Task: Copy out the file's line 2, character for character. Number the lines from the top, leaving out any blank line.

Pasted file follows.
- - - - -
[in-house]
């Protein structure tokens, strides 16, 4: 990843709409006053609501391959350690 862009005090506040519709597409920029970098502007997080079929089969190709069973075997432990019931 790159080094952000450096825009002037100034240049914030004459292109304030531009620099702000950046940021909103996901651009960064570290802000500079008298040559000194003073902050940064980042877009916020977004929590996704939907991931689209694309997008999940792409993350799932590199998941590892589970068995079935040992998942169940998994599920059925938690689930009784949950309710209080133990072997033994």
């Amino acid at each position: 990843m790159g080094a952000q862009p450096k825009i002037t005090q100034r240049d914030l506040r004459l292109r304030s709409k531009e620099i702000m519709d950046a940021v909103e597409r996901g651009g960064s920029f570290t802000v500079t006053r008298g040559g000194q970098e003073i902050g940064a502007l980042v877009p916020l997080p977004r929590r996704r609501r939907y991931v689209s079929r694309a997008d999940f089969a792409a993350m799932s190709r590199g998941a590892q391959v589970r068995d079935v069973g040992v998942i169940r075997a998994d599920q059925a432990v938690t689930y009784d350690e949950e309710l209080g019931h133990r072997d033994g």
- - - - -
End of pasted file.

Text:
């Protein structure tokens, strides 16, 4: 990843709409006053609501391959350690 862009005090506040519709597409920029970098502007997080079929089969190709069973075997432990019931 790159080094952000450096825009002037100034240049914030004459292109304030531009620099702000950046940021909103996901651009960064570290802000500079008298040559000194003073902050940064980042877009916020977004929590996704939907991931689209694309997008999940792409993350799932590199998941590892589970068995079935040992998942169940998994599920059925938690689930009784949950309710209080133990072997033994």